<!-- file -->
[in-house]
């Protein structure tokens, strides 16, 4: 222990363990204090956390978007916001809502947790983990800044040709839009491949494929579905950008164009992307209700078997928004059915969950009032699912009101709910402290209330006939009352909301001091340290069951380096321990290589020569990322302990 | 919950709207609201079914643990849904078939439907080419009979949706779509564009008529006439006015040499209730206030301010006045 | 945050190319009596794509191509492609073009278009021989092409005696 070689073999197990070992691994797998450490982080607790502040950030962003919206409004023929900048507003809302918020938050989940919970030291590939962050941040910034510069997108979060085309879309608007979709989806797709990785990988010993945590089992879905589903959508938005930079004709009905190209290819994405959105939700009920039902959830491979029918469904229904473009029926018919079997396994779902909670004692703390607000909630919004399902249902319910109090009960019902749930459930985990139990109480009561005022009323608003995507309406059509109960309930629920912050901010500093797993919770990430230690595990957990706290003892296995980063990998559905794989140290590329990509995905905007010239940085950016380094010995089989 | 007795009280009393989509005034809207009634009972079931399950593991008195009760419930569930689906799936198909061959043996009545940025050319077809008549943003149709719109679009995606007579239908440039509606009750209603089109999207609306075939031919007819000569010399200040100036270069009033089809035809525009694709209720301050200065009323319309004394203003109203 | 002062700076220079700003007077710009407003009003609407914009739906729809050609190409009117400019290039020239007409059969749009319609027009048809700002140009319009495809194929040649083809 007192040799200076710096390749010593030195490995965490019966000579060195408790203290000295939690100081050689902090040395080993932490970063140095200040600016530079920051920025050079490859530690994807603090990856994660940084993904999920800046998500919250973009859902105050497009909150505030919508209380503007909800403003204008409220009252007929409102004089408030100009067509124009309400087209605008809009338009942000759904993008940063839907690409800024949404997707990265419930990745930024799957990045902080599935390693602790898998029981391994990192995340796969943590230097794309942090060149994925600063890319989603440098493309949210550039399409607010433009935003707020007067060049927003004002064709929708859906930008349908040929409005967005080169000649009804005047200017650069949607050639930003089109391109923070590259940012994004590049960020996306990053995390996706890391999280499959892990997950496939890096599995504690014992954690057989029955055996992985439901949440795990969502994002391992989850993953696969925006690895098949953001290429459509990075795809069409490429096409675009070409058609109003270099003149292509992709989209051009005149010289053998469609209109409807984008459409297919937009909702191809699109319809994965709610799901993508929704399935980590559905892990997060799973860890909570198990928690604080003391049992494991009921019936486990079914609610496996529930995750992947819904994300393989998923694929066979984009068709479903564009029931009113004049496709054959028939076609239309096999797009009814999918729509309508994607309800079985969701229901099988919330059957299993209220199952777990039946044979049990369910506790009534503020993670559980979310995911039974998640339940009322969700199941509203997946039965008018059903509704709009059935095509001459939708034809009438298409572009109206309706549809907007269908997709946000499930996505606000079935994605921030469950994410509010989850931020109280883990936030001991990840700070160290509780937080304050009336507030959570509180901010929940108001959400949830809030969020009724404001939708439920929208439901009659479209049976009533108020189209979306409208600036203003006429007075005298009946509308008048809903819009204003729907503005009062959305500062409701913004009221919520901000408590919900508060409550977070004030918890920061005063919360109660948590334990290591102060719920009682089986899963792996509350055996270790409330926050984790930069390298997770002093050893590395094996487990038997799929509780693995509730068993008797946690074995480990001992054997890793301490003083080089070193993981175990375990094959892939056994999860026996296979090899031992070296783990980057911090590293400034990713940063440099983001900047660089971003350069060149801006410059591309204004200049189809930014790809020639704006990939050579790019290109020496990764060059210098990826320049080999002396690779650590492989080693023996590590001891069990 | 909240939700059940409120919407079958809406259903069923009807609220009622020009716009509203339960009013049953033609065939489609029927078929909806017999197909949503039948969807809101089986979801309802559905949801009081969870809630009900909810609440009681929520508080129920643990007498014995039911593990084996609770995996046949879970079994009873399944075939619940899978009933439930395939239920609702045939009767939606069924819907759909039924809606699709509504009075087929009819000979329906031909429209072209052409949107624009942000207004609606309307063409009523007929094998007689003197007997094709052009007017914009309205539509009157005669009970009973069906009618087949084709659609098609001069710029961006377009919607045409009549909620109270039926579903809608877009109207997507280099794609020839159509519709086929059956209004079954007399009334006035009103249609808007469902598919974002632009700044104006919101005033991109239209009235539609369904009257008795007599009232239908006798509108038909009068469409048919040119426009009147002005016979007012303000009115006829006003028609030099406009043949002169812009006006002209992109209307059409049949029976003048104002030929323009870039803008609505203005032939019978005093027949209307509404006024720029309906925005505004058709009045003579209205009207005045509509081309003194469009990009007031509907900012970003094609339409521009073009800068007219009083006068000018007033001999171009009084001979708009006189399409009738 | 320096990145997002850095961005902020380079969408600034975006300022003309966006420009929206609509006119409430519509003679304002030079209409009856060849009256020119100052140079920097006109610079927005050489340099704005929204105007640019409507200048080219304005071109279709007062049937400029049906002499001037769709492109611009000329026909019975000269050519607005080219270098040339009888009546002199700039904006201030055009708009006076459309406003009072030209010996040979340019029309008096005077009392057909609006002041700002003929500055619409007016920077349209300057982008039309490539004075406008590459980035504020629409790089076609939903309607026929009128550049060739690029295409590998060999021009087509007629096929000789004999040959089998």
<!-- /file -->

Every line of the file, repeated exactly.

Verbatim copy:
[in-house]
């Protein structure tokens, strides 16, 4: 222990363990204090956390978007916001809502947790983990800044040709839009491949494929579905950008164009992307209700078997928004059915969950009032699912009101709910402290209330006939009352909301001091340290069951380096321990290589020569990322302990 | 919950709207609201079914643990849904078939439907080419009979949706779509564009008529006439006015040499209730206030301010006045 | 945050190319009596794509191509492609073009278009021989092409005696 070689073999197990070992691994797998450490982080607790502040950030962003919206409004023929900048507003809302918020938050989940919970030291590939962050941040910034510069997108979060085309879309608007979709989806797709990785990988010993945590089992879905589903959508938005930079004709009905190209290819994405959105939700009920039902959830491979029918469904229904473009029926018919079997396994779902909670004692703390607000909630919004399902249902319910109090009960019902749930459930985990139990109480009561005022009323608003995507309406059509109960309930629920912050901010500093797993919770990430230690595990957990706290003892296995980063990998559905794989140290590329990509995905905007010239940085950016380094010995089989 | 007795009280009393989509005034809207009634009972079931399950593991008195009760419930569930689906799936198909061959043996009545940025050319077809008549943003149709719109679009995606007579239908440039509606009750209603089109999207609306075939031919007819000569010399200040100036270069009033089809035809525009694709209720301050200065009323319309004394203003109203 | 002062700076220079700003007077710009407003009003609407914009739906729809050609190409009117400019290039020239007409059969749009319609027009048809700002140009319009495809194929040649083809 007192040799200076710096390749010593030195490995965490019966000579060195408790203290000295939690100081050689902090040395080993932490970063140095200040600016530079920051920025050079490859530690994807603090990856994660940084993904999920800046998500919250973009859902105050497009909150505030919508209380503007909800403003204008409220009252007929409102004089408030100009067509124009309400087209605008809009338009942000759904993008940063839907690409800024949404997707990265419930990745930024799957990045902080599935390693602790898998029981391994990192995340796969943590230097794309942090060149994925600063890319989603440098493309949210550039399409607010433009935003707020007067060049927003004002064709929708859906930008349908040929409005967005080169000649009804005047200017650069949607050639930003089109391109923070590259940012994004590049960020996306990053995390996706890391999280499959892990997950496939890096599995504690014992954690057989029955055996992985439901949440795990969502994002391992989850993953696969925006690895098949953001290429459509990075795809069409490429096409675009070409058609109003270099003149292509992709989209051009005149010289053998469609209109409807984008459409297919937009909702191809699109319809994965709610799901993508929704399935980590559905892990997060799973860890909570198990928690604080003391049992494991009921019936486990079914609610496996529930995750992947819904994300393989998923694929066979984009068709479903564009029931009113004049496709054959028939076609239309096999797009009814999918729509309508994607309800079985969701229901099988919330059957299993209220199952777990039946044979049990369910506790009534503020993670559980979310995911039974998640339940009322969700199941509203997946039965008018059903509704709009059935095509001459939708034809009438298409572009109206309706549809907007269908997709946000499930996505606000079935994605921030469950994410509010989850931020109280883990936030001991990840700070160290509780937080304050009336507030959570509180901010929940108001959400949830809030969020009724404001939708439920929208439901009659479209049976009533108020189209979306409208600036203003006429007075005298009946509308008048809903819009204003729907503005009062959305500062409701913004009221919520901000408590919900508060409550977070004030918890920061005063919360109660948590334990290591102060719920009682089986899963792996509350055996270790409330926050984790930069390298997770002093050893590395094996487990038997799929509780693995509730068993008797946690074995480990001992054997890793301490003083080089070193993981175990375990094959892939056994999860026996296979090899031992070296783990980057911090590293400034990713940063440099983001900047660089971003350069060149801006410059591309204004200049189809930014790809020639704006990939050579790019290109020496990764060059210098990826320049080999002396690779650590492989080693023996590590001891069990 | 909240939700059940409120919407079958809406259903069923009807609220009622020009716009509203339960009013049953033609065939489609029927078929909806017999197909949503039948969807809101089986979801309802559905949801009081969870809630009900909810609440009681929520508080129920643990007498014995039911593990084996609770995996046949879970079994009873399944075939619940899978009933439930395939239920609702045939009767939606069924819907759909039924809606699709509504009075087929009819000979329906031909429209072209052409949107624009942000207004609606309307063409009523007929094998007689003197007997094709052009007017914009309205539509009157005669009970009973069906009618087949084709659609098609001069710029961006377009919607045409009549909620109270039926579903809608877009109207997507280099794609020839159509519709086929059956209004079954007399009334006035009103249609808007469902598919974002632009700044104006919101005033991109239209009235539609369904009257008795007599009232239908006798509108038909009068469409048919040119426009009147002005016979007012303000009115006829006003028609030099406009043949002169812009006006002209992109209307059409049949029976003048104002030929323009870039803008609505203005032939019978005093027949209307509404006024720029309906925005505004058709009045003579209205009207005045509509081309003194469009990009007031509907900012970003094609339409521009073009800068007219009083006068000018007033001999171009009084001979708009006189399409009738 | 320096990145997002850095961005902020380079969408600034975006300022003309966006420009929206609509006119409430519509003679304002030079209409009856060849009256020119100052140079920097006109610079927005050489340099704005929204105007640019409507200048080219304005071109279709007062049937400029049906002499001037769709492109611009000329026909019975000269050519607005080219270098040339009888009546002199700039904006201030055009708009006076459309406003009072030209010996040979340019029309008096005077009392057909609006002041700002003929500055619409007016920077349209300057982008039309490539004075406008590459980035504020629409790089076609939903309607026929009128550049060739690029295409590998060999021009087509007629096929000789004999040959089998």